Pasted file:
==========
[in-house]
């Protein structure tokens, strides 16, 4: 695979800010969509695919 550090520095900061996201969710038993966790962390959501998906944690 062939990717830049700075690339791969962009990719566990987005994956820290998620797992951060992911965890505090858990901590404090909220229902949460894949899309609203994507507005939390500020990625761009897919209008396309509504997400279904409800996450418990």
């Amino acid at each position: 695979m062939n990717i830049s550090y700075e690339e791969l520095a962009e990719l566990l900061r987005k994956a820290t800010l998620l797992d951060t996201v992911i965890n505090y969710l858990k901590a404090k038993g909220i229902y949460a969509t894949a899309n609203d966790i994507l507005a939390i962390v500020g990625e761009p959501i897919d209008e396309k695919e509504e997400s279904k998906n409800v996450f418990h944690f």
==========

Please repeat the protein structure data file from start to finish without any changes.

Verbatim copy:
[in-house]
């Protein structure tokens, strides 16, 4: 695979800010969509695919 550090520095900061996201969710038993966790962390959501998906944690 062939990717830049700075690339791969962009990719566990987005994956820290998620797992951060992911965890505090858990901590404090909220229902949460894949899309609203994507507005939390500020990625761009897919209008396309509504997400279904409800996450418990």
């Amino acid at each position: 695979m062939n990717i830049s550090y700075e690339e791969l520095a962009e990719l566990l900061r987005k994956a820290t800010l998620l797992d951060t996201v992911i965890n505090y969710l858990k901590a404090k038993g909220i229902y949460a969509t894949a899309n609203d966790i994507l507005a939390i962390v500020g990625e761009p959501i897919d209008e396309k695919e509504e997400s279904k998906n409800v996450f418990h944690f």